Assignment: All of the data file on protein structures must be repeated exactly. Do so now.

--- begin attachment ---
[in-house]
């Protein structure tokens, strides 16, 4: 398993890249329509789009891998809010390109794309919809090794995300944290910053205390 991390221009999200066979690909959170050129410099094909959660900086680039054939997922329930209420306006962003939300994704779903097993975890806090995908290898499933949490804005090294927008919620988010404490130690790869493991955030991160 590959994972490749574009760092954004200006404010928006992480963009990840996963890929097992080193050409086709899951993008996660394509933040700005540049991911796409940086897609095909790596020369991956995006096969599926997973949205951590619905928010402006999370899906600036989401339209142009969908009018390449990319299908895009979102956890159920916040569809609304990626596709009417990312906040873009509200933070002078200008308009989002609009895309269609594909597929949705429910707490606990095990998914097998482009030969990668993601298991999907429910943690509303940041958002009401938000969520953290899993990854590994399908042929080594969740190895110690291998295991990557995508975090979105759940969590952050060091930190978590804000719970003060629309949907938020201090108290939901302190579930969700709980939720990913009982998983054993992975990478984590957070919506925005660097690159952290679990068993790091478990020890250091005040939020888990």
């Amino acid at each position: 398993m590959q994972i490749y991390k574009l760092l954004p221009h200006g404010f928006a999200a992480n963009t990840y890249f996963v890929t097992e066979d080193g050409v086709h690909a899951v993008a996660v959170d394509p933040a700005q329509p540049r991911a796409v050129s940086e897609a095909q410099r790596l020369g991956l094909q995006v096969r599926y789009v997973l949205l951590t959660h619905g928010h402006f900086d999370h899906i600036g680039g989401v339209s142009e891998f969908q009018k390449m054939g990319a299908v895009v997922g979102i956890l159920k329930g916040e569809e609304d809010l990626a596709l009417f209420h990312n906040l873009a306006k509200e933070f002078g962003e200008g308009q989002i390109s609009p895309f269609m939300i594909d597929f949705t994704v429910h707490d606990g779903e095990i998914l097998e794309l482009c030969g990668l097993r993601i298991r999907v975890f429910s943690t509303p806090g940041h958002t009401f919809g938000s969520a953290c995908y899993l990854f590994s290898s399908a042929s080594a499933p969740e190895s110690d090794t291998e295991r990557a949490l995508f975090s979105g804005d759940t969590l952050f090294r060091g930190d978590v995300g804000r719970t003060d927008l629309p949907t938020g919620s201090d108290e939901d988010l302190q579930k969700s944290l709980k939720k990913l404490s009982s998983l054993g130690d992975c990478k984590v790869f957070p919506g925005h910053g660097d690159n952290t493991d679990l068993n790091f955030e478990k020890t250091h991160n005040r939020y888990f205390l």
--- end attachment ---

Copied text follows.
[in-house]
């Protein structure tokens, strides 16, 4: 398993890249329509789009891998809010390109794309919809090794995300944290910053205390 991390221009999200066979690909959170050129410099094909959660900086680039054939997922329930209420306006962003939300994704779903097993975890806090995908290898499933949490804005090294927008919620988010404490130690790869493991955030991160 590959994972490749574009760092954004200006404010928006992480963009990840996963890929097992080193050409086709899951993008996660394509933040700005540049991911796409940086897609095909790596020369991956995006096969599926997973949205951590619905928010402006999370899906600036989401339209142009969908009018390449990319299908895009979102956890159920916040569809609304990626596709009417990312906040873009509200933070002078200008308009989002609009895309269609594909597929949705429910707490606990095990998914097998482009030969990668993601298991999907429910943690509303940041958002009401938000969520953290899993990854590994399908042929080594969740190895110690291998295991990557995508975090979105759940969590952050060091930190978590804000719970003060629309949907938020201090108290939901302190579930969700709980939720990913009982998983054993992975990478984590957070919506925005660097690159952290679990068993790091478990020890250091005040939020888990």
């Amino acid at each position: 398993m590959q994972i490749y991390k574009l760092l954004p221009h200006g404010f928006a999200a992480n963009t990840y890249f996963v890929t097992e066979d080193g050409v086709h690909a899951v993008a996660v959170d394509p933040a700005q329509p540049r991911a796409v050129s940086e897609a095909q410099r790596l020369g991956l094909q995006v096969r599926y789009v997973l949205l951590t959660h619905g928010h402006f900086d999370h899906i600036g680039g989401v339209s142009e891998f969908q009018k390449m054939g990319a299908v895009v997922g979102i956890l159920k329930g916040e569809e609304d809010l990626a596709l009417f209420h990312n906040l873009a306006k509200e933070f002078g962003e200008g308009q989002i390109s609009p895309f269609m939300i594909d597929f949705t994704v429910h707490d606990g779903e095990i998914l097998e794309l482009c030969g990668l097993r993601i298991r999907v975890f429910s943690t509303p806090g940041h958002t009401f919809g938000s969520a953290c995908y899993l990854f590994s290898s399908a042929s080594a499933p969740e190895s110690d090794t291998e295991r990557a949490l995508f975090s979105g804005d759940t969590l952050f090294r060091g930190d978590v995300g804000r719970t003060d927008l629309p949907t938020g919620s201090d108290e939901d988010l302190q579930k969700s944290l709980k939720k990913l404490s009982s998983l054993g130690d992975c990478k984590v790869f957070p919506g925005h910053g660097d690159n952290t493991d679990l068993n790091f955030e478990k020890t250091h991160n005040r939020y888990f205390l």